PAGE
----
'Same Old, Same Old'

'Same Old, Same Old'

Leaked 'Request For Proposal' for Kings Crossing not 'Real Favored Plan.'

It has not been a good month for the new owners of the Kings Crossing redevelopment site. First a subcontractor bulldozed over private and County Resource Protection Area land. Now, a Request For Proposal turns up that seeks to turn the site into primarily a residential development rather than the mixed-use dream envisioned.

"I was totally surprised at the content of the RFP. It is not consistent with the vision we have for this site. That vision is a community vision. This is one of the most important sites on Route 1. They [the new owners] knew what the vision was when they purchased the site," said Gerald "Gerry" Hyland, Mount Vernon District supervisor.

"I will not support this RFP. I would sincerely hope the new owners of this site will come forward with a mixed-use plan. Some residential is acceptable but not to the extent this RFP proposes. Hopefully, they will put something on the table we all can support," he said.

The RFP in question was created by JPI Development Company of Vienna, a regional partner with Dallas, Texas- based Archon Corporation in the development of the Kings Crossing site just south of the intersection of Route 1 and South Kings Highway. It presently contains a Michaels craft store and Chuck E. Cheese restaurant.

UNDER THE TERMS of the RFP the site would be developed to contain the following:

* 300 condominium flats (two buildings); wood construction on an elevated concrete podium, over two levels of parking, one at grade and one below grade. The plans call for one- and two-bedroom units.

* 76 stacked townhomes: There is some flexibility on unit sizes.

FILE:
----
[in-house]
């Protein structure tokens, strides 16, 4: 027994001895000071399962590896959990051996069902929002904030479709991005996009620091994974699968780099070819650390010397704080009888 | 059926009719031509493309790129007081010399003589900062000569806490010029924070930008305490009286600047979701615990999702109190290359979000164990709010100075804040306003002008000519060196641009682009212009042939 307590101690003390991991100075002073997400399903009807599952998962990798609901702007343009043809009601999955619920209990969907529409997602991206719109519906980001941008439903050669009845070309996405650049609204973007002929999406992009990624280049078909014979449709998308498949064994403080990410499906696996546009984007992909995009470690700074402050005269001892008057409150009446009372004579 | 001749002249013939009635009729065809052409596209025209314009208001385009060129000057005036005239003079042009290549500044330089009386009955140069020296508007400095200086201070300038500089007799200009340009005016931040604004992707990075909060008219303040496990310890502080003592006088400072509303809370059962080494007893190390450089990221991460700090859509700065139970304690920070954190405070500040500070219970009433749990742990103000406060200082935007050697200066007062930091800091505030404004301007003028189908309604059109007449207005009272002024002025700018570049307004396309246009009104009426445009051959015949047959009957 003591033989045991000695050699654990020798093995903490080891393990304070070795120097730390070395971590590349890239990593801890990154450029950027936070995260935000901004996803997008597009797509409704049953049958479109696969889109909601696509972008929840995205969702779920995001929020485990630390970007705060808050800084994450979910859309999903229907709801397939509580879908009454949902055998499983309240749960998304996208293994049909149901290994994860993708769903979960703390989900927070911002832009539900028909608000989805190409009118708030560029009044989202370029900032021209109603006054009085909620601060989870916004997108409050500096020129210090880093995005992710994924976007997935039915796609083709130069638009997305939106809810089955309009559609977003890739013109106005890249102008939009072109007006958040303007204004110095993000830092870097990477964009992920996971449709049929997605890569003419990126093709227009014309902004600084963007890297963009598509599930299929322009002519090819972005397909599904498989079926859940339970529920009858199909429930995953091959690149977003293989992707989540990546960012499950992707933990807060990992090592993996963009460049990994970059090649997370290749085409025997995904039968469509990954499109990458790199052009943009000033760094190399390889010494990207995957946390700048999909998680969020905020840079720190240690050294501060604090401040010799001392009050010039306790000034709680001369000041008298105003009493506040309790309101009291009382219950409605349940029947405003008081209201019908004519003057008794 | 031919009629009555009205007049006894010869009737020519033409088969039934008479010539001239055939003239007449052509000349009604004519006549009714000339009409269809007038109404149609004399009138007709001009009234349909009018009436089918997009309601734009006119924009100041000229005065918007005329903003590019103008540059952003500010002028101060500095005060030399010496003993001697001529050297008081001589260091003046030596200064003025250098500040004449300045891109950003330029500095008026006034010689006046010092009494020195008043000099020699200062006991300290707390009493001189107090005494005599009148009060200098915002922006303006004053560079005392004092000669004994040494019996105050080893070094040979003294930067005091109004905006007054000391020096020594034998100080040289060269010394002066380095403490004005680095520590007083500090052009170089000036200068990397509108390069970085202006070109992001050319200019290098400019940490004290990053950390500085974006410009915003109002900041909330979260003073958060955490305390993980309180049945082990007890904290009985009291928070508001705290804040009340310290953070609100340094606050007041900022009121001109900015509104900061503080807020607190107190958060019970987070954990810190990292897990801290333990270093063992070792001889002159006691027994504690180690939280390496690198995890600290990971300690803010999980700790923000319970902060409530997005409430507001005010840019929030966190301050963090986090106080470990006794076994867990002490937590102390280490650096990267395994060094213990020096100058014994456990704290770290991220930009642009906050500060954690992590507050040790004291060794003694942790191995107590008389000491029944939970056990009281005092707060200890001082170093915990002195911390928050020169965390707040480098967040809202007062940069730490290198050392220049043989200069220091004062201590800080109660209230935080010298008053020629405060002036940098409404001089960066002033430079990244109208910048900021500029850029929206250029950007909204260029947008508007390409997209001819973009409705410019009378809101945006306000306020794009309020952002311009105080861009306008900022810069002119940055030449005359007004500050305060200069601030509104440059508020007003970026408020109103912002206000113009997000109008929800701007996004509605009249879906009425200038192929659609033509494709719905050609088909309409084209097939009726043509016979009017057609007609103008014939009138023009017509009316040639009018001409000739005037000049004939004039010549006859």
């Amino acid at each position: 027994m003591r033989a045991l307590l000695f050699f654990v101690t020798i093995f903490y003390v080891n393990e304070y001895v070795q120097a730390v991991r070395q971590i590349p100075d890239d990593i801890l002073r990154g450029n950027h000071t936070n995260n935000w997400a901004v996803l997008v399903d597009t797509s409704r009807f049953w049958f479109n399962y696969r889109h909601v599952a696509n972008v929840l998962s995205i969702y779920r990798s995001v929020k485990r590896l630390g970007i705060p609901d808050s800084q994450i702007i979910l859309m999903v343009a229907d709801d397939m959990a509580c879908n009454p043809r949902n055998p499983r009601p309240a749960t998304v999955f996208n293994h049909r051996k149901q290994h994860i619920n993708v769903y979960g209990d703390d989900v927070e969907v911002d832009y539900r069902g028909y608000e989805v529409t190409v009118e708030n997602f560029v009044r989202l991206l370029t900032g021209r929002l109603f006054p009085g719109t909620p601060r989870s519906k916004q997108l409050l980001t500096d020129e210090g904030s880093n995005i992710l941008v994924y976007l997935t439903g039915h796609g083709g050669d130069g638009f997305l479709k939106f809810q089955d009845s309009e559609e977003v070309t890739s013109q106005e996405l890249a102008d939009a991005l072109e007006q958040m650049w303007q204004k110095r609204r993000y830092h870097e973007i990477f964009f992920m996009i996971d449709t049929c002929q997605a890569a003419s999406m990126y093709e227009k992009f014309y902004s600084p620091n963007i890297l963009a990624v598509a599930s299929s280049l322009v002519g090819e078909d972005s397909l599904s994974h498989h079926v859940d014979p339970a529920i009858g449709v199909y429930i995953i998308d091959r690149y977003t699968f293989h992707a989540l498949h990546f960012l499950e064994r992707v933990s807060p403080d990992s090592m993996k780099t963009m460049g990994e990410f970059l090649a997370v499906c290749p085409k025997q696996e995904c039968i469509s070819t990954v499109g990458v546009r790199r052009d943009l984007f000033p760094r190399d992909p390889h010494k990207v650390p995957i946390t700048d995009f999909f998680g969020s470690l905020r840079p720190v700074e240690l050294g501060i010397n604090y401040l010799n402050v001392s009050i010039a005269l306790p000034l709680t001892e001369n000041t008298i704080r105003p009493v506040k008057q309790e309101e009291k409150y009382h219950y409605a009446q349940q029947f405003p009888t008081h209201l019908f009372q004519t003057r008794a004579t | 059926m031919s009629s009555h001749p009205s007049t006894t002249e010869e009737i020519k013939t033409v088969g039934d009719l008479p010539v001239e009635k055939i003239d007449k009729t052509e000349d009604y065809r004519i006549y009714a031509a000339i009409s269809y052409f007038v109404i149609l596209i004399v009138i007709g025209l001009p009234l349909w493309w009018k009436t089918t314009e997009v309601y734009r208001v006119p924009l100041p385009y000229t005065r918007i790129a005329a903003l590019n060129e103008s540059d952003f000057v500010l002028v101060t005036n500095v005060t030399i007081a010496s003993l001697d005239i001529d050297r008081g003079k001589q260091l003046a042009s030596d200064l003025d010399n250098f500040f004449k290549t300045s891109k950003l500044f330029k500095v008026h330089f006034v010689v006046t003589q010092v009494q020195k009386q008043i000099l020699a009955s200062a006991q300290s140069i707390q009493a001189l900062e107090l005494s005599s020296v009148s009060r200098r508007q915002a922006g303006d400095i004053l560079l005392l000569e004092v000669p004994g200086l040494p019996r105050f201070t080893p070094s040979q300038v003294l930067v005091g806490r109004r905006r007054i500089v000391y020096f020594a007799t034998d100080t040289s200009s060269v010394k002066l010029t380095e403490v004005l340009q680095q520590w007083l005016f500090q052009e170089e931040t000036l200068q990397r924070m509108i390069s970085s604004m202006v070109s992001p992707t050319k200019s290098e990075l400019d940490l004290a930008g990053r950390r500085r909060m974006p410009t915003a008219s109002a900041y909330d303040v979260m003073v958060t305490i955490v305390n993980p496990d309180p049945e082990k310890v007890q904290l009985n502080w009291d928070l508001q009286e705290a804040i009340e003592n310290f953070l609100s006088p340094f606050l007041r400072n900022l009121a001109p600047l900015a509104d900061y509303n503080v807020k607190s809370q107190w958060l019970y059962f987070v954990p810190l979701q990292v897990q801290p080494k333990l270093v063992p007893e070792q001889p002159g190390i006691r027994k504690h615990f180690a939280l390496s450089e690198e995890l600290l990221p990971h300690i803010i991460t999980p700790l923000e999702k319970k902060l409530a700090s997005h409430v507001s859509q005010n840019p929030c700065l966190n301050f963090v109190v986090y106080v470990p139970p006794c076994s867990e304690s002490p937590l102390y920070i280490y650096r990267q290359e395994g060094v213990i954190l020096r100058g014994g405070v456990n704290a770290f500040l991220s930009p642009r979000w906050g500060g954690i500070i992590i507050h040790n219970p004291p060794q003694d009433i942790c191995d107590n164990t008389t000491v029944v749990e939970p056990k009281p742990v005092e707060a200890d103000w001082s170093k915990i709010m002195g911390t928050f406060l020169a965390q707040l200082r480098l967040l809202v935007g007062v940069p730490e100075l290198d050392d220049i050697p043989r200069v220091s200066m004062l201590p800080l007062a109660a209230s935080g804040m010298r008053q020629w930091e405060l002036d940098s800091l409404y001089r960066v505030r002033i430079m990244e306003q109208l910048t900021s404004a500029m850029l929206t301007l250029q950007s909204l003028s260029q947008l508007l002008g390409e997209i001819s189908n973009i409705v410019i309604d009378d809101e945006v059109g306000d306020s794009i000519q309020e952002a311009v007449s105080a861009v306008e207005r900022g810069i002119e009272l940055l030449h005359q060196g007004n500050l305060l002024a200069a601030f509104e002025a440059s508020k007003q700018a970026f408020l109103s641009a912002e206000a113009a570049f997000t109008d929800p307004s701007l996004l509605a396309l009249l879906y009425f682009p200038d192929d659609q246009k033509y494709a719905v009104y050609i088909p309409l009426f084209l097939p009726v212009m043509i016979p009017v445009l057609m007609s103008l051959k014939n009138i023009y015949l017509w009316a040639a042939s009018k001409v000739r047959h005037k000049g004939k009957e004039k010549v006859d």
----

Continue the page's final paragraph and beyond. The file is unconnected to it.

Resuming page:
* 24 townhouses: Units can be anywhere from 24' to 32' wide by 40' deep.

Now called "Jefferson At Kings Crossing" by JPI, the description of the site at the top of the RFP reads: "Fantastic multi-product opportunity located at the rapidly redeveloping Route 1 corridor ... This mixed-use master planned community will feature various residential uses, retail space and a large amount of green space. Residents living here will be in close proximity to Old Town Alexandria, only three miles away."

Although reference is made to the mixed-use intent for the site, no element of the RFP deals with any retail/commercial development. The only supplemental amenities referred to in the RFP is a reference to the site's proximity to elementary, middle and high schools, a standard part of residential development RFPs when applicable.

The accompanying graphic shows a small strip of potential commercial space immediately adjacent to Route 1 between McDonald's and Pizza Hut restaurants. Additional residential design is shown behind the existing commercial properties along Route 1 south from Michaels parking lot to Fairview Drive.

"This is just the same old, same old. Residential design all crammed together for a quick profit," said Dana Kauffman, Lee District supervisor.

"It would be one thing if they (JPI/Archon) were trying to propose a unique mixed-use design wrapped around significant residential to help the corridor. Then, maybe, the community would consider taking a deep breath and agree to the change. But, this doesn't even rate taking a deep breath," Kauffman said.

HOMEOWNERS MOST AFFECTED by any redevelopment of the site are those living in the Spring Bank community along Fairview Drive. It was several of those residents most directly affected by the bulldozing operations in late July, including David Dale, president, Spring Bank Neighborhood Association.

Upon viewing the RFP, Dale said, "It would seem that there is essentially no retail component, just new homes. I fail to see how this residential-only plan would serve as a focal point for anything except additional traffic along Richmond Highway.

"This area needs redevelopment that will attract quality businesses and retail into the new Kings Crossing Town Center. It should not just provide housing for people who would then leave to go shopping or seek entertainment elsewhere."

Dale cited language from the Fairfax County Comprehensive Land Use Plan as follows: "Existing conditions present an opportunity for a well-designed, mixed-use project that will serve as the focal point and core area for the Penn Daw Community Business Center. Residential uses should be located toward the middle and rear ... in order to take advantage of the visual and passive recreational amenity provided by the adjacent stream valley area."